CNN affiliate KVTV identified the man as Fabrizio Stabile of New Jersey, who visited a surf resort at Waco’s BSR Cable Park before developing symptoms in September.
“There have been no reports of other illnesses, and Naegleria fowleri infection does not spread from person to person,” Brittany Behm, spokeswoman at the US Centers for Disease Control and Prevention, wrote in an email.
“CDC is testing water samples for Naegleria fowleri and will be working with the local and state health departments on recommendations to provide the facility on how to reduce potential exposures,” she added.
The amoeba, Naegleria fowleri, can be found in warm bodies of fresh water such as lakes and hot springs. It infects people by entering the nose and making its way to the brain. There, it can cause a brain infection that the CDC calls “rare and devastating,” known as primary amebic meningoencephalitis. It is almost always fatal, though a handful of people have survived.
“We understand from the New Jersey Department of Health that the patient went to the park on 9/8/18 and became ill on 9/14/18,” Behm said. Health officials did not identify Stabile by name, though family and friends have spoken out.
A GoFundMe page launched by those close to Stabile says that he was mowing his lawn when a severe headache struck. It hadn’t gone away by the following morning, and his symptoms progressed until he was unable to speak coherently or get out of bed. He was rushed to the hospital, where doctors found the amoeba in his spinal fluid.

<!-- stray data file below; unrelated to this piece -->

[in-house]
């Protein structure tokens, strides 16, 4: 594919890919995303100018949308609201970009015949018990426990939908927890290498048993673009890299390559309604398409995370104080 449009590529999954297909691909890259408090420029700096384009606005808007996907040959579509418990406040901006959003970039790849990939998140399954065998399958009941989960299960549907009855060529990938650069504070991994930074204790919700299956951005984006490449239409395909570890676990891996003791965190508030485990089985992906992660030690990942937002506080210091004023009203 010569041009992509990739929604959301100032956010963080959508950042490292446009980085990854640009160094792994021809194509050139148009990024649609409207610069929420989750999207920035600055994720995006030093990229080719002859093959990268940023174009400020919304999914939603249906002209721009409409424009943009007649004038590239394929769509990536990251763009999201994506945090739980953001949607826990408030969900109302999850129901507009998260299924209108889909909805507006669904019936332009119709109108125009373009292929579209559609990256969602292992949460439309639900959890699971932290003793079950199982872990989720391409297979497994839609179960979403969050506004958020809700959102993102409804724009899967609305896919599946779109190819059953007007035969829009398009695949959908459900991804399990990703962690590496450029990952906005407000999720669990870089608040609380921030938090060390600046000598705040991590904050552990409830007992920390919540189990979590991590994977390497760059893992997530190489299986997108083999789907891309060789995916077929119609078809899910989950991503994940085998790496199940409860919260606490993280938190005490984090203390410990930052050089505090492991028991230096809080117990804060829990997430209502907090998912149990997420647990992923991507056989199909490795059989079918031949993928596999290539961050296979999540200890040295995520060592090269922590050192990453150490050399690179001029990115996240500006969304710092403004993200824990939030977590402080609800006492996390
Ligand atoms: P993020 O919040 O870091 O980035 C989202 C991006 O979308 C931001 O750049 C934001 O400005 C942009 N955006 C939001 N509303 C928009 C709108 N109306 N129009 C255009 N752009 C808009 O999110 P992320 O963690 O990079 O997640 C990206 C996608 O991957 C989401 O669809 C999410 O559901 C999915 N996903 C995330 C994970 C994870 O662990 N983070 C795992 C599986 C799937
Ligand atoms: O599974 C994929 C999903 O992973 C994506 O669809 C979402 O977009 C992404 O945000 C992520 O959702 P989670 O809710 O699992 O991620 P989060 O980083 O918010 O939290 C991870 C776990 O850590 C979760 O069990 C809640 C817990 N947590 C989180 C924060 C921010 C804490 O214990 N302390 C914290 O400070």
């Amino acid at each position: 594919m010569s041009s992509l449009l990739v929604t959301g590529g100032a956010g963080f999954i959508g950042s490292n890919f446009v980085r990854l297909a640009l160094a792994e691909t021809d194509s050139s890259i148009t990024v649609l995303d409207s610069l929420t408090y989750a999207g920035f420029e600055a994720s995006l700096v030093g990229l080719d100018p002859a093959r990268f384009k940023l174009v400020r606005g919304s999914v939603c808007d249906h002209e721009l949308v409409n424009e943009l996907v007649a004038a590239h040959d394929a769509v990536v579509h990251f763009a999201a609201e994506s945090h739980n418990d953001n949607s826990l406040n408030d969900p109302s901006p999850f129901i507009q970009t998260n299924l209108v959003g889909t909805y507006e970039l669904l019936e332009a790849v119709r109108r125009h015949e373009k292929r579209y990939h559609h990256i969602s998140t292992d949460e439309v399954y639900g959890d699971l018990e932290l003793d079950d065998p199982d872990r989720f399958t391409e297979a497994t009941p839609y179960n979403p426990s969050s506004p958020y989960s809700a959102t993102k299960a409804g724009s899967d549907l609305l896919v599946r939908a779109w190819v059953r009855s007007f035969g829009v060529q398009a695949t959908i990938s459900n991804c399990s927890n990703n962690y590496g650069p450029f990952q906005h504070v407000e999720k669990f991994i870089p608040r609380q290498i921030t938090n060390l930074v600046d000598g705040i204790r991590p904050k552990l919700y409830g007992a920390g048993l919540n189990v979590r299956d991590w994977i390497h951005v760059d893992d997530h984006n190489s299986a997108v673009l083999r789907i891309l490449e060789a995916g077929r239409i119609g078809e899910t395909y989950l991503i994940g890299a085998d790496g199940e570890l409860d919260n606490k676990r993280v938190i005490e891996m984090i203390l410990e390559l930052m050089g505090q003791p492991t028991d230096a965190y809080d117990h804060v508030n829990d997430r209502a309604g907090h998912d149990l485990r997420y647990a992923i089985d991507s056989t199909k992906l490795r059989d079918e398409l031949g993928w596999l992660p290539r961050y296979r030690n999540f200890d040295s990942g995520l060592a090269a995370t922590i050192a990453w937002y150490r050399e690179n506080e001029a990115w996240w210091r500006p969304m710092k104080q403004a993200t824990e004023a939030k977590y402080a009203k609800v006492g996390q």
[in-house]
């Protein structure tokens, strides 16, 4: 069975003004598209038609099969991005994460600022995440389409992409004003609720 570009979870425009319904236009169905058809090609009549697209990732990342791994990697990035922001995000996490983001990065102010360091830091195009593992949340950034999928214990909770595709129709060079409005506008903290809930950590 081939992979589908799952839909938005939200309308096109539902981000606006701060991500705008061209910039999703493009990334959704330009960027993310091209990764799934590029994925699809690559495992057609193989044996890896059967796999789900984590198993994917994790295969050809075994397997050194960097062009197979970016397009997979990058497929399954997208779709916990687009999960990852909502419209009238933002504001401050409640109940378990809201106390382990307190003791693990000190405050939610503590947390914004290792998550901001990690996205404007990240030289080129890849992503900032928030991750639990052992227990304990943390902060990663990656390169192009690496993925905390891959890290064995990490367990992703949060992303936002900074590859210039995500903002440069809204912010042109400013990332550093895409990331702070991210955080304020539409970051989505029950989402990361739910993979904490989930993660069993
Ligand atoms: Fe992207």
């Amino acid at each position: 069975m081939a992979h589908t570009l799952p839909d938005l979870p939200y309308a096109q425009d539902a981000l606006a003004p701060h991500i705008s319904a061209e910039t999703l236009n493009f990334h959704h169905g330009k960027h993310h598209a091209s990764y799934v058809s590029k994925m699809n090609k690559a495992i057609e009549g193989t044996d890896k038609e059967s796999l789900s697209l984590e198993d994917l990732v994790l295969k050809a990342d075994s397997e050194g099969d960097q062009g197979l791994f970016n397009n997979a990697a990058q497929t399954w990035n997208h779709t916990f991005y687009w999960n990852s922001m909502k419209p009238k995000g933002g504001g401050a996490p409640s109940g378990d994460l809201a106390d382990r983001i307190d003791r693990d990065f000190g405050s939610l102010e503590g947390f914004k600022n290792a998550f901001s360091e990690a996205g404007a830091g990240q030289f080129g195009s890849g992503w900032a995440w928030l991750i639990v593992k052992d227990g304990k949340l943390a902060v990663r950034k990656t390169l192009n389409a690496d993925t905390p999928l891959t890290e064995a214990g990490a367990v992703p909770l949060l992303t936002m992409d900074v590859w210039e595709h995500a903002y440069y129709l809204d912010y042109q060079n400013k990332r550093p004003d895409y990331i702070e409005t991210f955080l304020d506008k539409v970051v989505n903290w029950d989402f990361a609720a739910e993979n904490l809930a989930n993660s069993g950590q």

“The worst-case scenario was unfolding in front of our eyes,” the site says.
An anti-parasitic drug called miltefosine (sold as Impavido) has been used to treat patients and even, in two cases in 2013, was credited with saving lives. However, according to the GoFundMe page, “by the time Fabrizio was diagnosed, it was too late.”
There have been nine cases of primary amebic meningoencephalitis in Texas since 2005, according to the Waco-McLennan County Public Health District. CDC data dating to the 1960s show between zero and eight cases per year nationwide, with five cases in 2016, none last year and no other cases reported this year.
The resort is cooperating with an investigation to locate where in its water system the amoeba might be, according to the local health department. Samples were taken from across the park, but the results are pending. “Out of an abundance of caution,” the resort has closed for the time being.
The resort has not responded to requests for comment. Its website says, “Now closed for Winter.”
The health department recommends keeping water out of your nose while swimming in warm or untreated freshwater, by either holding your nose, keeping it above water or using a nose clip.